SNaslund at medline.com
Tue Jul 15 15:19:47 UTC 2014
I don't believe either of those points. I will grant you that the LECs are near monopolies in some rural areas, but these are few and far between. Yes, a LEC may control the last mile but I can usually get circuits from a lot of carriers. A company I work for has over 50 locations mostly in rural areas and we do not have much problem getting Sprint and CenturyLink access circuits to them regardless of location. In fact, we have never found a location in the US that I can't get both of those carrier to deliver to us. In a lot of areas there is also a cable provider available. Residential users have somewhat more limited options but you do always have the option of deciding where to live. Most of us in this group would consider the broadband options available to them before they move.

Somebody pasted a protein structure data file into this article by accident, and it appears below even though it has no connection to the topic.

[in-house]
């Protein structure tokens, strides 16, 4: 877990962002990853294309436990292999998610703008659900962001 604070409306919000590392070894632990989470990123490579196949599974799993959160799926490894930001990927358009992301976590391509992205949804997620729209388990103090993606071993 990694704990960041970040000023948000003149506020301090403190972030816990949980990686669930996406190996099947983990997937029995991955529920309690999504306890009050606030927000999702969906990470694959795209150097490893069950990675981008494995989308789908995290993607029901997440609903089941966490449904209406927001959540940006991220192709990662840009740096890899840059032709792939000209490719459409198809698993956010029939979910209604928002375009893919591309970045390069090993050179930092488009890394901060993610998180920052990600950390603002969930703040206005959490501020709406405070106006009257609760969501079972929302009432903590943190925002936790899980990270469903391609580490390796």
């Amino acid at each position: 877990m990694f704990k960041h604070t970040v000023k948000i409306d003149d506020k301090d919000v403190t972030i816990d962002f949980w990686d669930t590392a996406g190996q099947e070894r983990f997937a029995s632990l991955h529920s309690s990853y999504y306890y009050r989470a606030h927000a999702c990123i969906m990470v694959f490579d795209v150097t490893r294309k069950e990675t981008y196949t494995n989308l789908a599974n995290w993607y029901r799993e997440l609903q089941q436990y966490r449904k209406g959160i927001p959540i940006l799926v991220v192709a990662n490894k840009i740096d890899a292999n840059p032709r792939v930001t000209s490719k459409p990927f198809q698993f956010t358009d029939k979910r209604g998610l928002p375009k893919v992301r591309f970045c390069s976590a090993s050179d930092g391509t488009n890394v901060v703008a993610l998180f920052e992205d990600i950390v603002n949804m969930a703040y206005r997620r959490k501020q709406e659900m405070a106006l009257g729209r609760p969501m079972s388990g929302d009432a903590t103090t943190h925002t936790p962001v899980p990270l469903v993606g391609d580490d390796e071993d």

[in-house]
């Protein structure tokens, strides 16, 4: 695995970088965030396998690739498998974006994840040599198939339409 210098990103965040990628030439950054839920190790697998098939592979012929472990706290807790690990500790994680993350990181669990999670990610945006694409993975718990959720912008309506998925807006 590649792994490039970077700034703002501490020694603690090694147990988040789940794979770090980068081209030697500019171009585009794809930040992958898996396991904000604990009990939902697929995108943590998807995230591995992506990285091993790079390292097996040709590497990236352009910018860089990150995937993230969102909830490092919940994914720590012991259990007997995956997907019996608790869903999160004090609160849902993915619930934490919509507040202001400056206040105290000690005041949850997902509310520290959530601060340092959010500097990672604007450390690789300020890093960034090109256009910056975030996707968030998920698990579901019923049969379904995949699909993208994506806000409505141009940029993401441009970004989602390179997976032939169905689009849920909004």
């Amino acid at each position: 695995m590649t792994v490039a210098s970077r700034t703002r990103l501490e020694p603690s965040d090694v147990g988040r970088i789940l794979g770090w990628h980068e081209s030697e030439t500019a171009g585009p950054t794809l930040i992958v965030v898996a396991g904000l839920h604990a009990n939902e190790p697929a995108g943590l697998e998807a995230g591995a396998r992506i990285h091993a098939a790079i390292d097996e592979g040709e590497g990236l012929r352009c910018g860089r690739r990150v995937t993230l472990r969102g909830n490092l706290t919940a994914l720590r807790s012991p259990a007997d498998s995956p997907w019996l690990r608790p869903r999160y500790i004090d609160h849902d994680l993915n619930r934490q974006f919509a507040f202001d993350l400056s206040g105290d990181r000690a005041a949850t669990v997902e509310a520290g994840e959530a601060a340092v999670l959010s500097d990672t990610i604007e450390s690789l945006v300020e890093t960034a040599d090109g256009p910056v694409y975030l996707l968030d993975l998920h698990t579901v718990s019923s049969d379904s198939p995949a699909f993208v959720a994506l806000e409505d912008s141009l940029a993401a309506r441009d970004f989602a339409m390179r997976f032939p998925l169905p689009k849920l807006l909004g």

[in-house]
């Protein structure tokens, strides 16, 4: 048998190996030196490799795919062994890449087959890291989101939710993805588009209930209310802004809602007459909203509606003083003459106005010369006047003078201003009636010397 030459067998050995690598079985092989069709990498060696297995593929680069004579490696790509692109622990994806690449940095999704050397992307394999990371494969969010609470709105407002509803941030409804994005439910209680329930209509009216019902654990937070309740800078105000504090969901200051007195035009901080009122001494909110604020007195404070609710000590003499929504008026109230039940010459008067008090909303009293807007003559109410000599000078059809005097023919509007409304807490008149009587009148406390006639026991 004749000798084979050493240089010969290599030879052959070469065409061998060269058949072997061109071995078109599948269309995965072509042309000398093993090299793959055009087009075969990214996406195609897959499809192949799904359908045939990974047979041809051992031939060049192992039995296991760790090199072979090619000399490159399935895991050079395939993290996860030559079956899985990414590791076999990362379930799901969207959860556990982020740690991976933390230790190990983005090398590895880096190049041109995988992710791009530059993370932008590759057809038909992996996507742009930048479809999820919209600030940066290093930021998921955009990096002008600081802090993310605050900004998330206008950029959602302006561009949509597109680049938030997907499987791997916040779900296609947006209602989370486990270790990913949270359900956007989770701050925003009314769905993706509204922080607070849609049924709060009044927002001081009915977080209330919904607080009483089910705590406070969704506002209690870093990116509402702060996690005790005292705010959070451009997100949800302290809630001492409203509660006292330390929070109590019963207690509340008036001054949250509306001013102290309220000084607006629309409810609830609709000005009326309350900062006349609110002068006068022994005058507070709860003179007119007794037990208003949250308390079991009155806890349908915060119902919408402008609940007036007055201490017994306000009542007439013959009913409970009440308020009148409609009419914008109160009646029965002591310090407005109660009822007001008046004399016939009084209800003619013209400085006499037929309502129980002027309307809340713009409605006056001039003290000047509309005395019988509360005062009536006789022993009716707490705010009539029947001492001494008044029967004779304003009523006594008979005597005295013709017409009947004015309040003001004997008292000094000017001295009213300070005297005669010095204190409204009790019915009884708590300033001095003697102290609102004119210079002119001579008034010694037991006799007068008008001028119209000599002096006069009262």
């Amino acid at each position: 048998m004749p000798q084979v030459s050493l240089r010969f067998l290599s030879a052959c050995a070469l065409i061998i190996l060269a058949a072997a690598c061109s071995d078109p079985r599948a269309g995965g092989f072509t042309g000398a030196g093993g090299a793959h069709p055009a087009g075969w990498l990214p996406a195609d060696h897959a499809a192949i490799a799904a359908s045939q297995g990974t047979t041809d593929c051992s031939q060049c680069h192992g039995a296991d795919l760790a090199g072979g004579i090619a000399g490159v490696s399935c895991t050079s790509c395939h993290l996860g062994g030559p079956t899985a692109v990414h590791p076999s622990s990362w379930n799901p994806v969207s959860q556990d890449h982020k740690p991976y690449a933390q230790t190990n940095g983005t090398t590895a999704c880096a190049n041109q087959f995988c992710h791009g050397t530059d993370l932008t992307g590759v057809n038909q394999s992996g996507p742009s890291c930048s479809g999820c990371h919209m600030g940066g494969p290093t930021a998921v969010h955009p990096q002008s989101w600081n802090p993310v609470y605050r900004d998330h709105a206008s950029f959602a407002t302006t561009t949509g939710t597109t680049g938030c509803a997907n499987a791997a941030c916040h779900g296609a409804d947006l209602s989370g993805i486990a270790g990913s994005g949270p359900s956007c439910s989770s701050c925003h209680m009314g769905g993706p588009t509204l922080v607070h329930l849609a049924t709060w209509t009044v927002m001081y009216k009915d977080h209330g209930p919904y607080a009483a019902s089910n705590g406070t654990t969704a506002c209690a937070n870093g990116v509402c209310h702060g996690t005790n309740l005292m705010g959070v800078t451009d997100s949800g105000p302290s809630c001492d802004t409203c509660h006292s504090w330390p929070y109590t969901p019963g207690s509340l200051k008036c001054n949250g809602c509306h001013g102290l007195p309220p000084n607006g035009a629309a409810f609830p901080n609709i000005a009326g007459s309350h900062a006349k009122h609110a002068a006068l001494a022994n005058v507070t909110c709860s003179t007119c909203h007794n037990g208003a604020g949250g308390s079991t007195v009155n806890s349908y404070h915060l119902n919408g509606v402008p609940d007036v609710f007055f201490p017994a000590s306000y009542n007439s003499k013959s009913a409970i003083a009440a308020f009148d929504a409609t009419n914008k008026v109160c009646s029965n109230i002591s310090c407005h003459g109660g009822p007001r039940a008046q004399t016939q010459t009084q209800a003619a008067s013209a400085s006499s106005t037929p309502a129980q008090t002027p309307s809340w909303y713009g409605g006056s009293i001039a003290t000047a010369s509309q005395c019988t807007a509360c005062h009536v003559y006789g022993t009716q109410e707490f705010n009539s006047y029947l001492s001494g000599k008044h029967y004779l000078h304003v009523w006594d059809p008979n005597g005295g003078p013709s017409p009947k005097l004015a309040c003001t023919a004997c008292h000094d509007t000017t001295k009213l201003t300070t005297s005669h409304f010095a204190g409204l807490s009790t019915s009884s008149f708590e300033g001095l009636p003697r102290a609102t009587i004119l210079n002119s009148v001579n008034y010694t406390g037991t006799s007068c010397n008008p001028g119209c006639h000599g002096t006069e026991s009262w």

Being a content provider has very little to do with market forces. Comcast is, of course, a major content provider and access provider but if they limit their customer's access to Netflix (which they have been accused of) the customers will still react to that. The content providing access provider has to know that no matter how good their content is, they are not the only source and their customers will react to that. I think the service providers are sophisticated enough to know that and they will walk the fine line of keeping their customer happy while trying to promote their own content. It is like saying a Ford dealer does not want to change the oil on your Chevy, sure they would like for you to have bought from them but they will take what they can get.
>>>Steve, the key piece you're missing here is that the major broadband providers are both
>>>- near-monopolies in their access areas
>>>- content providers
>>>Not a situation where market forces can work all that well.
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